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   Conservation Issues of the Ventana Chapter | monterey county

Legislation Extending Fort Ord Reuse Authority Introduced in the Assembly

February 2012

The former Fort Ord in Monterey County contains nearly 28,000 acres which stretch from the Monterey Bay to Salinas. Contained within this acreage are former shooting ranges, training ranges, housing areas, office buildings, unexploded ordinance, sensitive and endangered habitats and species, hazardous materials, contaminated groundwater and a greatly varied mix of deteriorated and brand new infrastructure and buildings.

In 1990 the U.S. Army announced that it would close Fort Ord and dispose of the property. So in 1994, the State of California established a special agency known as the Fort Ord Reuse Authority (FORA) to supervise the conversion of most of the base to civilian uses. Overseen by a board comprised of 13 voting members from local cities and the County of Monterey, FORA is responsible for the planning, financing, and implementation of the conversion of most of the land in accordance with a Base Reuse Plan (BRP). FORA was given 20 years to accomplish these tasks.

When FORA released an Environmental Impact Report (EIR) for the proposed conversion in the late 1990's, Sierra Club successfully sued for more protection of natural resources. This resulted in a settlement agreement requiring FORA to comply with a wide range of conditions on future development.

The State legislation that created FORA provides that it will terminate in June, 2014 and the responsibility for reuse and redevelopment of the former base will then be distributed to other agencies as decided by the Monterey County Local Agency Formation Commission (LAFCO). In the fall of 2011, as a result of the Chapter's long history with FORA, Assemblymember Bill Monning sought Sierra Club's support for extending FORA's termination date from 2014 to 2020.

Based on information gathered from meetings with FORA staff and through consultation with other environmental groups, Sierra Club has concluded that there are several reasons for supporting an extension of FORA:

First, there is no certainty about how LAFCO would distribute FORA's responsibilities. Since Monterey County is considering an environmentally-destructive project for Fort Ord land under its jurisdiction (e.g. Monterey Downs, a proposed 450-acre mixed use development featuring a 6,500-seat indoor equestrian sports arena and horse racing track, a town center, a hotel, a sports club and more than 1,500 housing units), the Sierra Club did not want to take the chance that Monterey County might assume FORA's responsibilities.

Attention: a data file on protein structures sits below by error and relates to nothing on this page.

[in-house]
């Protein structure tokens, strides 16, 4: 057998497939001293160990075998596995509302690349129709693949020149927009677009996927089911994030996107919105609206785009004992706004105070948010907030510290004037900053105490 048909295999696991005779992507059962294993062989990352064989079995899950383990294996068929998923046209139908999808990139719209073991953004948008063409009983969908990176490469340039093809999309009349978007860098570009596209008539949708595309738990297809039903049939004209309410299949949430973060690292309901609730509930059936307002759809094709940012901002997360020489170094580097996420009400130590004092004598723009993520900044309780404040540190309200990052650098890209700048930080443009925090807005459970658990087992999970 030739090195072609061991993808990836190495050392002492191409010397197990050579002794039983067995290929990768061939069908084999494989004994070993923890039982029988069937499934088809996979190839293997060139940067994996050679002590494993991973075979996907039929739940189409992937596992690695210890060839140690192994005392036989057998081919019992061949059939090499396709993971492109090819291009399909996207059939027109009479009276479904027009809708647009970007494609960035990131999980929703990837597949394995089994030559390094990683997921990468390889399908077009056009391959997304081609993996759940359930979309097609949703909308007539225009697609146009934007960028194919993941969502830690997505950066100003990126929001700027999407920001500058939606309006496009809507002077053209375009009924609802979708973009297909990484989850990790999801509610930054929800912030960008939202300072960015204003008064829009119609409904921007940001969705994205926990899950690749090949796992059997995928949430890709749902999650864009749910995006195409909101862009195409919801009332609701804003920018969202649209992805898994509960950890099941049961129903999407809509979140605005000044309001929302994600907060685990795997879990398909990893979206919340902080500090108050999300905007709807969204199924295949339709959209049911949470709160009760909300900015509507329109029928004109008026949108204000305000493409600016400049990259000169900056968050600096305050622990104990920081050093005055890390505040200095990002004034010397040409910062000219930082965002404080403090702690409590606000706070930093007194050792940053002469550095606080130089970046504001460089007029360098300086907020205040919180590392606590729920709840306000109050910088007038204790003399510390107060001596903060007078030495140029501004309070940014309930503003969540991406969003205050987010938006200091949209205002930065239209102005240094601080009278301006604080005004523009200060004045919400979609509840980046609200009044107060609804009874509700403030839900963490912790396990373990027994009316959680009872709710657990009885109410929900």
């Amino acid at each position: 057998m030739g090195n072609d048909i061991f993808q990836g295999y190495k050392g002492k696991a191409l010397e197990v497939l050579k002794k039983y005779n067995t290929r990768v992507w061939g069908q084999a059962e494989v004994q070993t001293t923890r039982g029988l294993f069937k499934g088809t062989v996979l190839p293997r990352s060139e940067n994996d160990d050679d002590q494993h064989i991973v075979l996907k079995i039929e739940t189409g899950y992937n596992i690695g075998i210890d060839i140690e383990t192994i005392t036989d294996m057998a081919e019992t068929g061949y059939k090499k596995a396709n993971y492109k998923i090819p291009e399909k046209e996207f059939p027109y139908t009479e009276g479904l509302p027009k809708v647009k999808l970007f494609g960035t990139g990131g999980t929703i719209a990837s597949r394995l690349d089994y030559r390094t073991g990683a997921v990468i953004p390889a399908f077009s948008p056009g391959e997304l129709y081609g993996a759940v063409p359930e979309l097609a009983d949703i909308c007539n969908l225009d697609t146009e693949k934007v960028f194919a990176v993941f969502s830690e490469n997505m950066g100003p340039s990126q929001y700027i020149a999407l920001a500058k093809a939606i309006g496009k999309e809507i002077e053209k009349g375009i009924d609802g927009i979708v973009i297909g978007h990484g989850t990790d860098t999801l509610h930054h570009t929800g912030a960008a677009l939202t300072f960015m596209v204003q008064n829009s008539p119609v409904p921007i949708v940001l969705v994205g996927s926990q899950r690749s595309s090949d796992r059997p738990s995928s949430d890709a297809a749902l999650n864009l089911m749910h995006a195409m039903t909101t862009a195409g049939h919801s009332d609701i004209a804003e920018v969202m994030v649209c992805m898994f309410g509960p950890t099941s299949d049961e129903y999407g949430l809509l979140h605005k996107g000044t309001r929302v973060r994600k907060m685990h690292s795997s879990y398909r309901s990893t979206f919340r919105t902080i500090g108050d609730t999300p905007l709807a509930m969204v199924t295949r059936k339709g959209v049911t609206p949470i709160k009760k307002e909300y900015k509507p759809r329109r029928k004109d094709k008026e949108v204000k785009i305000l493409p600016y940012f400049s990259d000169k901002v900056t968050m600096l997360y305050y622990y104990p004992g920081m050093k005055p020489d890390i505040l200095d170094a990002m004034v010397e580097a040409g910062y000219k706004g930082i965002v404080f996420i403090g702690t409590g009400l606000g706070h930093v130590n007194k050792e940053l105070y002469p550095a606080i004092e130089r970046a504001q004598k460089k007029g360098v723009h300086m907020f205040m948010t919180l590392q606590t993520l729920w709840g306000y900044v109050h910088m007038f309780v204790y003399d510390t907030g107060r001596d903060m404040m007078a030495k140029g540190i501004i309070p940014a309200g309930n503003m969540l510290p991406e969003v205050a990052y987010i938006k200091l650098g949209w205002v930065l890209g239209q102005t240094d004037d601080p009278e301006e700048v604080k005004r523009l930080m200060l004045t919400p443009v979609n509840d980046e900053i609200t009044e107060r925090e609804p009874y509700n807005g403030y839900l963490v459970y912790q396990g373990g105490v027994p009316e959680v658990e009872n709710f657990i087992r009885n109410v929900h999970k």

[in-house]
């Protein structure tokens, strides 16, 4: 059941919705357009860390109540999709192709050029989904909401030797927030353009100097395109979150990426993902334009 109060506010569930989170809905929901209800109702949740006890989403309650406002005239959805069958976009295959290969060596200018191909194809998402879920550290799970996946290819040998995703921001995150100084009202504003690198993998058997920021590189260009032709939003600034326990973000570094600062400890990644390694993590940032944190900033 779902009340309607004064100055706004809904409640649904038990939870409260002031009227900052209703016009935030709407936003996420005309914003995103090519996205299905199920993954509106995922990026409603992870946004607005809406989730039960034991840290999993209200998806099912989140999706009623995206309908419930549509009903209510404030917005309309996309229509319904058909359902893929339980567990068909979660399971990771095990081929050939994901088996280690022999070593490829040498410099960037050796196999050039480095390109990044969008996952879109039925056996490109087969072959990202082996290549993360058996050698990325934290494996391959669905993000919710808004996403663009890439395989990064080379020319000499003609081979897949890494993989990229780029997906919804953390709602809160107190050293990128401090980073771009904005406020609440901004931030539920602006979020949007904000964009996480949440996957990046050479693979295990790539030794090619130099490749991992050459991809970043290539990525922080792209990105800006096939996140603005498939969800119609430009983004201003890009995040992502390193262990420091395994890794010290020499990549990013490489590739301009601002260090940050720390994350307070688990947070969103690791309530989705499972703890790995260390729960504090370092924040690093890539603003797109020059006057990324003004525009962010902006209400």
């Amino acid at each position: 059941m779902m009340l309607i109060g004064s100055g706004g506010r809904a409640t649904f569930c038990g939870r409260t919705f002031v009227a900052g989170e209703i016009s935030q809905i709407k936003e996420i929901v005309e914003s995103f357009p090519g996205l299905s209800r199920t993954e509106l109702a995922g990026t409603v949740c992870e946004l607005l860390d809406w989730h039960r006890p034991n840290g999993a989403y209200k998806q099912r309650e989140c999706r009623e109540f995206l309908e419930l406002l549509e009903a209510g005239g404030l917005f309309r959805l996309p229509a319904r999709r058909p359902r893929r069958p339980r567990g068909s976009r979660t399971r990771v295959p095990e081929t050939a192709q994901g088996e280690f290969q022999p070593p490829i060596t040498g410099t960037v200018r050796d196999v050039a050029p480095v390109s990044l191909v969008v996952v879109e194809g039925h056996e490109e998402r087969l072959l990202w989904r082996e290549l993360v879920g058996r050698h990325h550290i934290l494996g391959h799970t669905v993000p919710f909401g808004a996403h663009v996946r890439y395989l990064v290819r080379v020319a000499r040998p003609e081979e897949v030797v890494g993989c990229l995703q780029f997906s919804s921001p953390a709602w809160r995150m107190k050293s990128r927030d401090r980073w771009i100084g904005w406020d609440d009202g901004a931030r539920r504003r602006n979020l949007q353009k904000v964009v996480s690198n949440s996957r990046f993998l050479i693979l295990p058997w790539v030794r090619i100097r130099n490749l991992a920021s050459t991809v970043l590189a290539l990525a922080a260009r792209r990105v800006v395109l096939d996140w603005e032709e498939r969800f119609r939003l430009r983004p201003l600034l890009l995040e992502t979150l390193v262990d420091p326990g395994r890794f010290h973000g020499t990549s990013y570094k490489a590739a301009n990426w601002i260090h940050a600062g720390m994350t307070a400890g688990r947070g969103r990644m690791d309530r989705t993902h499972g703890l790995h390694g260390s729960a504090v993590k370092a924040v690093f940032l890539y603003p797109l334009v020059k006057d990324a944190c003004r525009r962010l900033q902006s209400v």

Second, the termination of FORA would remove an extra layer of administrative review that currently exists for proposed development projects on Fort Ord. As long as FORA endures, projects approved by member jurisdictions cannot proceed unless FORA finds them consistent with the Base Reuse Plan.

Third, dissolution of FORA would possibly terminate the 1998 settlement agreement between Sierra Club and FORA.

Finally, this settlement agreement provides specific criteria that FORA must use in its findings of consistency with the Base Reuse Plan. For example, the Fort Ord Habitat Management Plan must be implemented for each applicable development project. Additionally, no development shall be approved by FORA until water supplies, wastewater disposal, road capacity and infrastructure have been identified.

Sierra Club's unique advocacy non-profit standing and broad range of other conservation work required the Ventana Chapter to work within the guidelines of State and National Sierra Club in the process of considering FORA's extension. Assemblymember Monning introducing the bill to extend FORA as AB 1614 on February 8 at which time he stated:

"To continue to facilitate the transition of Fort Ord from a military base to land that can be used by civilians we need to continue to remove the military munitions that remain on Fort Ord land. The only way these hazardous contaminants can be removed effectively and safety is through the continuation of FORA."

Sierra Club's support for the extension is explained in the attached January 19, 2012 letter from FORA Committee Chair Tom Moore to Assemblymember Monning. (see attached pdf of Sierra Club's January 19 letter to Assemblymember Monning)

For information about the Sierra Club's support for National Monument status for 15,000 acres at Fort Ord, please see the article on the conservation page under Fort Ord.

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